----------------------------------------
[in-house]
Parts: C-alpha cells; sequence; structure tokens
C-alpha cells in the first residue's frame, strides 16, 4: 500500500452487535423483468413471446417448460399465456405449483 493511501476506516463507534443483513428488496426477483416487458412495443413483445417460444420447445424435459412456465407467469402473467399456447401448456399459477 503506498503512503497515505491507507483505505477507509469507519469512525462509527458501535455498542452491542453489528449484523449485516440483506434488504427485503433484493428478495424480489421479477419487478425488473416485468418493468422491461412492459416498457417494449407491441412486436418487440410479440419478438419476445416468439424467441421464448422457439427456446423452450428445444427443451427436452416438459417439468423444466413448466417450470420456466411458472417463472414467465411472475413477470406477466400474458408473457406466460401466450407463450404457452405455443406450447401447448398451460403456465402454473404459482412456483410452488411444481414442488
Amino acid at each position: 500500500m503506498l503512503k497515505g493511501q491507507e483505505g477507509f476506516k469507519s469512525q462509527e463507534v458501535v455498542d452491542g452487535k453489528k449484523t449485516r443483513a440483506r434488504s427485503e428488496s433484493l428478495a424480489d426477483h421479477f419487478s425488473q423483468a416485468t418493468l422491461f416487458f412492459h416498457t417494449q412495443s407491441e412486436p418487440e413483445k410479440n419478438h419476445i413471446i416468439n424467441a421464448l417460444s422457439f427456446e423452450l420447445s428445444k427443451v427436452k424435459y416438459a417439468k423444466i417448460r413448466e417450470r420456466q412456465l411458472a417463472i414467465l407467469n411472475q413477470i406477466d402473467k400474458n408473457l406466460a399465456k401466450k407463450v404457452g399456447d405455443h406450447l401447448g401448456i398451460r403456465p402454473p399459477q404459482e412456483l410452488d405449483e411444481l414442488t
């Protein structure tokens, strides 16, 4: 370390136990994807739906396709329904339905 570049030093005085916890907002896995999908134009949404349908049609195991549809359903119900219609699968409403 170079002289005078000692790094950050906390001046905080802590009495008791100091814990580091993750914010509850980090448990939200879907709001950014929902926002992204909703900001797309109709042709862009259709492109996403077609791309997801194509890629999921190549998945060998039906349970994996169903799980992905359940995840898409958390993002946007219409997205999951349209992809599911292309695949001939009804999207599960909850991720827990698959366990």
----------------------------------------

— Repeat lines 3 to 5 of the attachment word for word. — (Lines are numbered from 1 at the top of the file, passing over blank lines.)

C-alpha cells in the first residue's frame, strides 16, 4: 500500500452487535423483468413471446417448460399465456405449483 493511501476506516463507534443483513428488496426477483416487458412495443413483445417460444420447445424435459412456465407467469402473467399456447401448456399459477 503506498503512503497515505491507507483505505477507509469507519469512525462509527458501535455498542452491542453489528449484523449485516440483506434488504427485503433484493428478495424480489421479477419487478425488473416485468418493468422491461412492459416498457417494449407491441412486436418487440410479440419478438419476445416468439424467441421464448422457439427456446423452450428445444427443451427436452416438459417439468423444466413448466417450470420456466411458472417463472414467465411472475413477470406477466400474458408473457406466460401466450407463450404457452405455443406450447401447448398451460403456465402454473404459482412456483410452488411444481414442488
Amino acid at each position: 500500500m503506498l503512503k497515505g493511501q491507507e483505505g477507509f476506516k469507519s469512525q462509527e463507534v458501535v455498542d452491542g452487535k453489528k449484523t449485516r443483513a440483506r434488504s427485503e428488496s433484493l428478495a424480489d426477483h421479477f419487478s425488473q423483468a416485468t418493468l422491461f416487458f412492459h416498457t417494449q412495443s407491441e412486436p418487440e413483445k410479440n419478438h419476445i413471446i416468439n424467441a421464448l417460444s422457439f427456446e423452450l420447445s428445444k427443451v427436452k424435459y416438459a417439468k423444466i417448460r413448466e417450470r420456466q412456465l411458472a417463472i414467465l407467469n411472475q413477470i406477466d402473467k400474458n408473457l406466460a399465456k401466450k407463450v404457452g399456447d405455443h406450447l401447448g401448456i398451460r403456465p402454473p399459477q404459482e412456483l410452488d405449483e411444481l414442488t
């Protein structure tokens, strides 16, 4: 370390136990994807739906396709329904339905 570049030093005085916890907002896995999908134009949404349908049609195991549809359903119900219609699968409403 170079002289005078000692790094950050906390001046905080802590009495008791100091814990580091993750914010509850980090448990939200879907709001950014929902926002992204909703900001797309109709042709862009259709492109996403077609791309997801194509890629999921190549998945060998039906349970994996169903799980992905359940995840898409958390993002946007219409997205999951349209992809599911292309695949001939009804999207599960909850991720827990698959366990």